Market bottoming out, say experts

By Reporter 04 January 2013 | 1 minute read

Now is the time to invest despite two years of falling property values in Australia’s capital cities, according to Multifocus Properties and Finance’s CEO, Philippe Brach.

The latest RP Data-Rismark Hedonic Daily Home Value Index results show that in December, home values fell by 0.3 per cent across the country’s eight capital cities, amid weakening annual figures, down 3.8 per cent in 2011 and 0.4 per cent in 2012.

Mr Brach told Smart Property Investment that the decline is a natural part of the property cycle, and investors should take a long-term investment approach.

“Properties have been, on average, doubling every 10 years all over Australia. Obviously some locations are doing better than others,” Mr Brach said.

“At the moment, we should be below the long-term trend and it’s a good time to buy.”

In comparison to buying at the top of the cycle, Mr Brach said investors can achieve capital growth quicker by seeking opportunities when the market is at the bottom, and signs are pointing to the market being close to bottomed out currently.

“If prices are stabilising or going down a little bit, there are good opportunities to be had for good yield,” he said.

“If the market starts picking up, then hopefully you’ve already made the acquisition, and you just ride the wave, rather than wait like everybody else for the market to pick up.”

Investors who already have a portfolio may want to ensure they are astute with rental increases and, at the same time, look for further opportunities to buy.

In terms of capital cities, Mr Brach said there are very good deals to be had in Brisbane in particular, because it is showing significant signs of being near the bottom of its cycle.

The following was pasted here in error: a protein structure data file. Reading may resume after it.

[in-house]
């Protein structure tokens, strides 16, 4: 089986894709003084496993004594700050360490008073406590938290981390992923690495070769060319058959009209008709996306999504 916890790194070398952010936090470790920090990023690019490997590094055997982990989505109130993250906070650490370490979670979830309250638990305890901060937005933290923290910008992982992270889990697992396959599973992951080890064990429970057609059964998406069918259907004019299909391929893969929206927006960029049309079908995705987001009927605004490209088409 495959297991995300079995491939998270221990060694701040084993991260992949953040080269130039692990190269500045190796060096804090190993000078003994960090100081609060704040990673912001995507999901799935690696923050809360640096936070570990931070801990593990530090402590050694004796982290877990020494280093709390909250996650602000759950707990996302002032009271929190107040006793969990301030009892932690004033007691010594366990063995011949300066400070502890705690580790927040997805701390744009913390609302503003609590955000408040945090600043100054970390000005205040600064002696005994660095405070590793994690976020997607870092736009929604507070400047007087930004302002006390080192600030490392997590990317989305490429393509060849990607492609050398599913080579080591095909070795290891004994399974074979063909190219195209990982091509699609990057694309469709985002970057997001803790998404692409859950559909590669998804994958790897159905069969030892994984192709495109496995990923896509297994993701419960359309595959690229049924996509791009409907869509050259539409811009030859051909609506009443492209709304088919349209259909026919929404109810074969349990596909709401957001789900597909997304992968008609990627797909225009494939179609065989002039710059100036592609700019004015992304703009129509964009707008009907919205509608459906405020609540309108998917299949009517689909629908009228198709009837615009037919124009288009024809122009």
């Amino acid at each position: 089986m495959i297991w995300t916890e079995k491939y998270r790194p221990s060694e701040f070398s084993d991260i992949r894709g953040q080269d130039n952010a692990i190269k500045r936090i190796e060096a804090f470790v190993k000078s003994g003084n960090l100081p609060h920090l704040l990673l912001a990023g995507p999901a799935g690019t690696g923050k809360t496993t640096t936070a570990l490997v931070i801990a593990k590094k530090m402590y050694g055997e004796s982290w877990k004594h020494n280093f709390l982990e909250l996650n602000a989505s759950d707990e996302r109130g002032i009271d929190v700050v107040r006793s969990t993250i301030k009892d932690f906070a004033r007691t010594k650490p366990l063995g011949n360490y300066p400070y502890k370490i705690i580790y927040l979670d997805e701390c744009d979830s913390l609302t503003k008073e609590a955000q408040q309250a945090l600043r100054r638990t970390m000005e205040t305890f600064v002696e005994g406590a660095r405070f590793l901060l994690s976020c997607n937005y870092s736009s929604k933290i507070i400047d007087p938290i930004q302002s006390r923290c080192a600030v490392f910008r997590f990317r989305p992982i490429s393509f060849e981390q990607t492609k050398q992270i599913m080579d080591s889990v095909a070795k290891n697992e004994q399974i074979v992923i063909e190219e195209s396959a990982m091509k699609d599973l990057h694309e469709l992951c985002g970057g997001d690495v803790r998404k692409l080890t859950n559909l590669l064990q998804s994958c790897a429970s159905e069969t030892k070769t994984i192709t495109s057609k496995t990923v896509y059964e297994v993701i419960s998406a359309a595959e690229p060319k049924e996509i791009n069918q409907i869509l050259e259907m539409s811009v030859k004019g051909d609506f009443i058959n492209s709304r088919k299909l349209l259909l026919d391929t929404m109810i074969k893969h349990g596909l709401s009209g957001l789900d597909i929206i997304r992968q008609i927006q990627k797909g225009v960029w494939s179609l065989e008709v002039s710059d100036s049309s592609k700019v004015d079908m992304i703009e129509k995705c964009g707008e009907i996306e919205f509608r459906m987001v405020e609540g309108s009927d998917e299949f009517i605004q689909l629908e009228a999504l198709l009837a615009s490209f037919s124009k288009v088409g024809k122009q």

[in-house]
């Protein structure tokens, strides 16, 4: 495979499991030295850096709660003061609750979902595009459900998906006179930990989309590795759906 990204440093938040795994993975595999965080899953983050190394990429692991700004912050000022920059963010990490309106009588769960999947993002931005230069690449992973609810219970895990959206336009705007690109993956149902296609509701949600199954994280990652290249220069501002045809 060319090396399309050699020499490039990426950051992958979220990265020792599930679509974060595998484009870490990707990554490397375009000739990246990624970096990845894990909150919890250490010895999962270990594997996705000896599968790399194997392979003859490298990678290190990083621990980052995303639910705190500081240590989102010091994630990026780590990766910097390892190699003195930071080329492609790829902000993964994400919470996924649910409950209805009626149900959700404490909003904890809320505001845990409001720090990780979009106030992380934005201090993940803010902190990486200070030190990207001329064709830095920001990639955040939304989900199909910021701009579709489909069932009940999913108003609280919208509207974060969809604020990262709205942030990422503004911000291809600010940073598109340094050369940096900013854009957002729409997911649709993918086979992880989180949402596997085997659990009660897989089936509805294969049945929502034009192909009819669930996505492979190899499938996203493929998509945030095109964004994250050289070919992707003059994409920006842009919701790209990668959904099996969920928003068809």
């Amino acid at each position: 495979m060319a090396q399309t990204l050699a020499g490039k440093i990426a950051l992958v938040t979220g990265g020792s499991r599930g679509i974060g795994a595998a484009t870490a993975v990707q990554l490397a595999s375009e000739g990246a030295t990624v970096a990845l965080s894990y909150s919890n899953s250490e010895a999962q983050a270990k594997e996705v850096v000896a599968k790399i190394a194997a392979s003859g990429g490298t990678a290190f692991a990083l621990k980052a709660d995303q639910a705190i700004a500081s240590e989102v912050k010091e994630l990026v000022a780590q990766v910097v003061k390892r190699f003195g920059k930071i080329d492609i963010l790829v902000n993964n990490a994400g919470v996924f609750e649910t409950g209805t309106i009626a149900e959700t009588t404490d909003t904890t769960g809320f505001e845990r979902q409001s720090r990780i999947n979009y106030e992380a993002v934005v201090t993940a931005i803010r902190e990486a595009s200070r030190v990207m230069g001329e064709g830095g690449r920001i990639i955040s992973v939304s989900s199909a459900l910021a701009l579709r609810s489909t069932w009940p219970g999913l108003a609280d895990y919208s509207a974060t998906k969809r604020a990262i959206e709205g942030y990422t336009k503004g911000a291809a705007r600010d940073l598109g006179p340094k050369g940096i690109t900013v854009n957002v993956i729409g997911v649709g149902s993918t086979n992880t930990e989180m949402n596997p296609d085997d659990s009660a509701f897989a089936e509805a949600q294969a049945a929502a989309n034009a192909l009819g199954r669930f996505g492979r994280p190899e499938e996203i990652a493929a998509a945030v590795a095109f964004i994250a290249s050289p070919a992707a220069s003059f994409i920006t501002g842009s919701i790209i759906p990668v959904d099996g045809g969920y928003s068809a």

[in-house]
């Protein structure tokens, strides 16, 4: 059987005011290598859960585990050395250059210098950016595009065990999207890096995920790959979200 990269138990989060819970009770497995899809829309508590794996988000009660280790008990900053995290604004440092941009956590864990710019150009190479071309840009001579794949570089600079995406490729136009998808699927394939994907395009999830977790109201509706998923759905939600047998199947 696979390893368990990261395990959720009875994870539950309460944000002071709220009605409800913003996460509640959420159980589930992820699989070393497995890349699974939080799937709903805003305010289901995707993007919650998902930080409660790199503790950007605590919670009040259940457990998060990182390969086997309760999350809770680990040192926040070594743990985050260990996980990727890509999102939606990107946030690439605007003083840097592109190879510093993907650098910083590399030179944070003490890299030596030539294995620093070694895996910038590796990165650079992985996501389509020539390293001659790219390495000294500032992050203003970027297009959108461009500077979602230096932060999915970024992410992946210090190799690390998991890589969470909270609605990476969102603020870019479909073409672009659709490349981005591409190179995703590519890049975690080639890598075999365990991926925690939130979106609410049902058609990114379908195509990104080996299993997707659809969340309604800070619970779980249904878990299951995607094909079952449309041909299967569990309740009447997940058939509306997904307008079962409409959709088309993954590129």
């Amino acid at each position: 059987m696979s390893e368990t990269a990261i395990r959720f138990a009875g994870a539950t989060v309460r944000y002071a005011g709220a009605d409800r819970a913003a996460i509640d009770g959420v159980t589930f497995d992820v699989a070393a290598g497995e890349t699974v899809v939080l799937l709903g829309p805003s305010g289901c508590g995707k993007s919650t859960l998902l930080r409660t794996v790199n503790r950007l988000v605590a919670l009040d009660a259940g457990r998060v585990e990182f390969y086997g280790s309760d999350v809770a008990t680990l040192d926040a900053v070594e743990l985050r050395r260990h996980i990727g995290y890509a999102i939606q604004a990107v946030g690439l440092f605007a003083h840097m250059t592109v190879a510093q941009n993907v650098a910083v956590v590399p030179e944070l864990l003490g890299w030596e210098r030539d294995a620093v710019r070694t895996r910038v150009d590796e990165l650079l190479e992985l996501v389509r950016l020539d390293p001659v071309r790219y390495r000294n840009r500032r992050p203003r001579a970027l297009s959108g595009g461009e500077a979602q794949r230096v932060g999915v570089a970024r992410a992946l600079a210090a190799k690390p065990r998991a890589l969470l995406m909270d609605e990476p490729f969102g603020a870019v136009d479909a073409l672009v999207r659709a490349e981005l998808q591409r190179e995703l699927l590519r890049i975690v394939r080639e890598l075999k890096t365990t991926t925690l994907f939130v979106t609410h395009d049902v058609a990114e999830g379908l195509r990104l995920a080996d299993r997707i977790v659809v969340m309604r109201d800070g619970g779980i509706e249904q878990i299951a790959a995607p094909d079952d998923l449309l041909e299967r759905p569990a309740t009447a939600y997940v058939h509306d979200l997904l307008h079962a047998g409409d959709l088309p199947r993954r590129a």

“There are new buildings coming on stream in Brisbane, and developers are giving incentives such as furniture packages and paying for stamp duties.

“There’s less demand and they’re really trying to get these buildings completed."

Other capital cities, however, reflect a varied property market.

Sydney is more steady and bubbling along a little bit,” Mr Brach said.  “Melbourne is definitely into correction phase, so there’s an oversupply of apartments there.”

Discussing the results Cameron Kusher, RP Data’s senior research analyst, said that despite Australia having seen two successive years of annual value declines, the annual rate of declines over 2012 has actually improved substantially compared to 2011.

“Capital city home values remain 5.7 per cent lower than their historic highs of November 2010, however, dwelling values are up 1.8 per cent from their low of late May 2012,” he said.

“Home values remain below their historic highs across each capital city and have increased at an average annual rate of just 1.9 per cent over the past five years. It is clear that the previous strong value growth conditions to which many homeowners became accustomed of recent years are well and truly behind us.

“Home values in Brisbane, PerthPerth, TAS Perth, WA and Hobart remain below where they were five years ago, whereas the other mainland cities have all recorded significantly lower rates of growth in home values over the past five years than they did over the preceding five year period."

Although the standard variable rates have fallen by an average of 85 basis points over the past year and by 135 basis points since October of last year, the housing market has remained subdued over the year.

Mr Brach explained this is because the Australian market is driven by the market’s sentiment towards the global economy, such the US fiscal cliff.

“As soon as there is a glimmer of hope in the US, there is a recovery,” Mr Brach believes both market sentiment and housing prices will improve.

Market bottoming out, say experts
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